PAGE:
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181  International / Deutsch / SainSmart UNO als Ersatz für Arduino Uno on: October 03, 2012, 05:52:50 am
Hallo,

da ich für meine geplante Funkverbindung noch einen Mikrocontroller brauche, habe ich mich mal bei ebay umgeschaut und den SainSmart UNO entdeckt.
Momentan besitze ich einen echten Arduino Uno R3, mit dem ich sehr zufrieden bin.

Ist denn der SainSmart Uno ein vollwertiger Ersatz, d.h. kann ich damit genauso Sketches raufladen, die Pins arbeiten genauso... ?

Den einzigen Unterschied, den ich so gesehen habe ist, dass der Reset-Knopf in der Mitte anstatt in der Ecke ist, was für mich aber kein Nachteil ist.

Vielen Dank
182  Using Arduino / Networking, Protocols, and Devices / Re: using the microphone input at the computer for analyzing on: September 30, 2012, 03:48:16 pm
Ok, onfortunately, it definitely doesnt work. However, thank you for the explanation.
183  Using Arduino / Networking, Protocols, and Devices / Re: using the microphone input at the computer for analyzing on: September 30, 2012, 01:49:43 pm
Because I want to see the raw data, I simply read the RX's output with digitalRead(rx_pin) whereby rx_pin is the pin where the receiver is put in. And then check if this changed.



The program I wrote simply reads Serial input from COM port 10 and then saving these values in an array, depending of Odd(i) whereby i is the counter, it is drawn as 1 or 0. whereby odd(i) is the function i%2==1 (modulo).

I think the problem is that the Serial transmission is too slow for the amount of data that is sent, therefore I wanted to directly putthe RX's ouptut in the microphone input and then getting the graph with Audacity. Is that possible?

184  Using Arduino / Networking, Protocols, and Devices / Re: using the microphone input at the computer for analyzing on: September 30, 2012, 08:36:56 am
like illustrated in the picture 0 - 5V DC
It is for a 433MHz receiver and I want a good graph result
I already used a simple serial.println and read it via a terminal and converted these data to a graph
However, this method was very slow and unreliable.

185  Using Arduino / Networking, Protocols, and Devices / using the microphone input at the computer for analyzing on: September 30, 2012, 07:07:05 am
Hello,

the Protocol Analyzer uses a microphone input for the incoming signal.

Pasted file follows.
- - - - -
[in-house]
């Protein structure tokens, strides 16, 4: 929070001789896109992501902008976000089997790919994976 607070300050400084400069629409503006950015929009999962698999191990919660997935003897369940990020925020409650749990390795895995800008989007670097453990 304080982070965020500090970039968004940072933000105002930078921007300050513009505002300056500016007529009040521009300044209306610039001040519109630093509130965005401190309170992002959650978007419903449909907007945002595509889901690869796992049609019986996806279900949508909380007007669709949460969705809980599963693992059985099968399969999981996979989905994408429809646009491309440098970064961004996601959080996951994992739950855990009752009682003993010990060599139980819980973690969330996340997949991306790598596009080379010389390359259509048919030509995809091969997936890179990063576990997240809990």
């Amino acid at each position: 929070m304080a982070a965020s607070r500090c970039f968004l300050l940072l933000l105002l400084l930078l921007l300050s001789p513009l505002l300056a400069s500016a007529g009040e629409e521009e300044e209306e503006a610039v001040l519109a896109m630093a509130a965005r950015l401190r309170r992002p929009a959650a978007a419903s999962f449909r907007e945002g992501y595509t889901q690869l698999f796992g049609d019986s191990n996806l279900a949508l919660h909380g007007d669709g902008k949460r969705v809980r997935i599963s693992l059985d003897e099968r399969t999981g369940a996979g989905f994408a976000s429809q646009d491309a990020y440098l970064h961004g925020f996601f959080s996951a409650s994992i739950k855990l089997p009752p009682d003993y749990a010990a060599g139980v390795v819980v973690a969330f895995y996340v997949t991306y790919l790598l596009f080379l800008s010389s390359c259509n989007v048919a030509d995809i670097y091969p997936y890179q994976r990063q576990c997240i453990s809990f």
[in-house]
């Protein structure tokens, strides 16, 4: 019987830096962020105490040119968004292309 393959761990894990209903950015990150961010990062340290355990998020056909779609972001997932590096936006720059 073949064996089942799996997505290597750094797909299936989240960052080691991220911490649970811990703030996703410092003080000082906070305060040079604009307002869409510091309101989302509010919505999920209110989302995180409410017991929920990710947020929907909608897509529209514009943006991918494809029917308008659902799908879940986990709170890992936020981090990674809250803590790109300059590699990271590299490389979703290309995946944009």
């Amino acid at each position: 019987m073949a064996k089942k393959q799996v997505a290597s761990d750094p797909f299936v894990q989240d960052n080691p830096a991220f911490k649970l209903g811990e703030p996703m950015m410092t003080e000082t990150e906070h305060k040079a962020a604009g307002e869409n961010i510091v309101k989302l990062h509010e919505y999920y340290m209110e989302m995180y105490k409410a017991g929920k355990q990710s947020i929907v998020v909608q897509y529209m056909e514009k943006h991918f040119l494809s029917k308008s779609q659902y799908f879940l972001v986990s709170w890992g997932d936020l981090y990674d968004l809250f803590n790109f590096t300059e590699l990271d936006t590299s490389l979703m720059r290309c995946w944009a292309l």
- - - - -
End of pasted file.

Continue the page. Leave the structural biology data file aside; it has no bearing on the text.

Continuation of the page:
Also Audacity can do this.

Can I use my earphone's cable that has a pin (that I can put into the PC's microophone input) and cut the cable and then supply voltage... ?

This is how I think:


Thank you
186  Using Arduino / Networking, Protocols, and Devices / Re: 433MHz RX/TX question, Manchester encoding on: September 25, 2012, 11:33:23 am
Ok, that sounds bad.
However, thank you for the explanation.

Have you any idea what could that be,  that is interferencing with the signal?

It is difficult to find simple remotes (ASK without encoding) that are reliable.
187  Using Arduino / Networking, Protocols, and Devices / Re: 433MHz RX/TX question, Manchester encoding on: September 25, 2012, 08:44:53 am
Hello,

or could I have to use a pull down(?) resistor to avoid a read from random data that is not actually given out by the rx?



So maybe if the receiver doesn't give me anything at its pin, there might be read a wrong voltage. (referring to "bouncing buttons") or is it very different between different modules?

By the way:
 I think, am really sure, that the up and downs in the raw read graph output were caused by the lack of a pulldown. I checked the following: read the value digitalRead(smiley-cool of pin 8 without anything but a cable put in pin8 - not more, thats all. Then touched the cable, moved it and the values changed rapidly (I think that is what is understood by "BOUNCING").

~
188  Using Arduino / Networking, Protocols, and Devices / Re: 433MHz RX/TX question, Manchester encoding on: September 24, 2012, 09:08:11 am
Actually, I don't know if the signal is Manchester encoded. The seller told me that it doesn't use encoding/decoding functions.
Does it has to use any kind of encoding or could I do it myself, that means: sending encoded data and receive and then decode it manually.?

I still want to know WHY there are these up and downs in what I recorded of the receiver (referring to the graph).
189  Using Arduino / Networking, Protocols, and Devices / Re: 433MHz RX/TX question, Manchester encoding on: September 23, 2012, 04:28:43 pm
Unfortunately, Virtualwire didnt work. The output was like this:
"
Sent
Timeout
"
So, it didnt receive an answer

However, I want to know HOW the signal is transmitted at all.

Quote
This is supposed to be connected to the pin that is providing the data to transmit. Why is it connected this way?
Thats what i did later, too. I wanted to test if a signal is transmitted
I expected that the receiver gives 5v at data out if 5v is supplied to transmitter's data in and receiver has 0v at data out if transmitter gets 0v at its data in (but it is NOT !??)

---
I tried the following:
rx/tx modules at one arduino (have only one) and the following code : (written myself)
Code:
// <CODE>; Freitag, 31. August 2012

#include <SoftwareSerial.h>
SoftwareSerial mySerial(10, 9); // RX, TX // i dont use rx=10 because I want to see how it looks like in a graph

int           pin       = 8;    // RX pin
int           ledpin    = 13;
int           laststate = 0;
unsigned long ausgabe;       // micros() nach 70min UEberlauf -> genug Zeit